Breaking Monday night on the Kelly File was a report about an internal debate in the White House two weeks after the 9/11/12 attack in Benghazi.
Fox News Intelligence correspondent Catherine Herridge reported that “a 7 page email circulated at the highest levels of the White house apparently to come up with a media strategy to deal with the Fox News report is being withheld by the State Department citing executive branch deliberations.”
The Regime was concerned about a Fox News report from September 27, 2012 that concluded, “the intelligence community knew Benghazi was terrorism within 24 hours.”
The list of names on the email exchange are a rogues gallery Obama Regime miscreants.
On the email chain, among others, Denis McDonough, the president’s deputy national security adviser during Benghazi, John Brennan former White House counterterrorism adviser and now CIA Director, then deputy director of the CIA Michael Morell, and presidential aide Ben Rhodes who sent the email September 14th 2012, critics say, attempted to shape the public discussion of Benghazi.
You’ll notice that pictured next to John Brennan and Ben Rhodes in the Fox News report (below), was former National Security Advisor, Tom Donilon – presumably one of the other names that was in on the exchange.
Chris Farrell of Judicial Watch which is suing for those documents which he says, demonstrate “an alarm bell situation where they are reacting to and trying to shape a response or commentary to react to or to shut down reporting.”
CBS investigative journalist Sharyl Attkisson has called the strategy the White House engages in on Benghazi and other scandals – an effort to controversialize” the story. I think she has put her finger on it, and the Regime has had monumental success using this strategy – not only with the MSM – but with the right, as well.
Megyn Kelly had on frequent guest, former Bush White House Speechwriter, Marc Thiessen, to discuss his latest column at the Washington Post:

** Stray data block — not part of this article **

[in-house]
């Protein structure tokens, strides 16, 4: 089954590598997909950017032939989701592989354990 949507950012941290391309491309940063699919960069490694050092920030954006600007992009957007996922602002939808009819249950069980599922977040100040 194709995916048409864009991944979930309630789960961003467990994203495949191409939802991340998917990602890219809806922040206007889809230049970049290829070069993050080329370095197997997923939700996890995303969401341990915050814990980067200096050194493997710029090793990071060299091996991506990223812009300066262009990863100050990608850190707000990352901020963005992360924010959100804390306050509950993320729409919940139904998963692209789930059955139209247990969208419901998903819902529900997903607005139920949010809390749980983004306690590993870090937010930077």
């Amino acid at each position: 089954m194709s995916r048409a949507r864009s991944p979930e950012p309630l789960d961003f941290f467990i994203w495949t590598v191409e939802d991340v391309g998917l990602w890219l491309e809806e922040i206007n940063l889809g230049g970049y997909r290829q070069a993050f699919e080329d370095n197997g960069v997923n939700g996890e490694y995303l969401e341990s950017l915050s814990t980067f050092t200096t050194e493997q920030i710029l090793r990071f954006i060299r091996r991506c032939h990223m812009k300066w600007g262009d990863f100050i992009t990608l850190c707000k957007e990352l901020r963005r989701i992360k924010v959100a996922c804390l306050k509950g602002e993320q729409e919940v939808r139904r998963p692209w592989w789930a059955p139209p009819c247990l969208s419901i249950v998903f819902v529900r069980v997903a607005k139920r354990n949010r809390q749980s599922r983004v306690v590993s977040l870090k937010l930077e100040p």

President Obama claims he was only repeating what the intelligence community told him when his administration asserted that the attack in Benghazi began with a spontaneous protest inspired by an Internet video. If that’s the case, there is a simple way to prove it: Give the new congressional select committee investigating Benghazi his daily intelligence briefings that show exactly what he was told.
There is precedent for doing so. In 2004, at the request of the 9/11 Commission, President George W. Bush declassified and publicly released the President’s Daily Brief (PDB) delivered to him before the Sept. 11, 2001, terrorist attacks. No sitting president had ever declassified a PDB while still in office. But Bush did it anyway, releasing the report titled “Bin Laden determined to attack inside the U.S.” It warned that the FBI had detected “patterns of suspicious activity in this country consistent with preparations for hijackings” but contained no actionable intelligence that could have stopped the 9/11 attacks from happening.
What’s good enough for Bush should be good enough for Obama. Congress should ask the president to follow precedent and release the PDBs he received in the days after the Benghazi attack.
There is no good reason for Obama to refuse such a request. If Obama is right that the intelligence community told him the attack was the result of a protest over the Internet video, releasing the PDBs will demonstrate that he is telling the truth — and put the Benghazi debate to rest once and for all.
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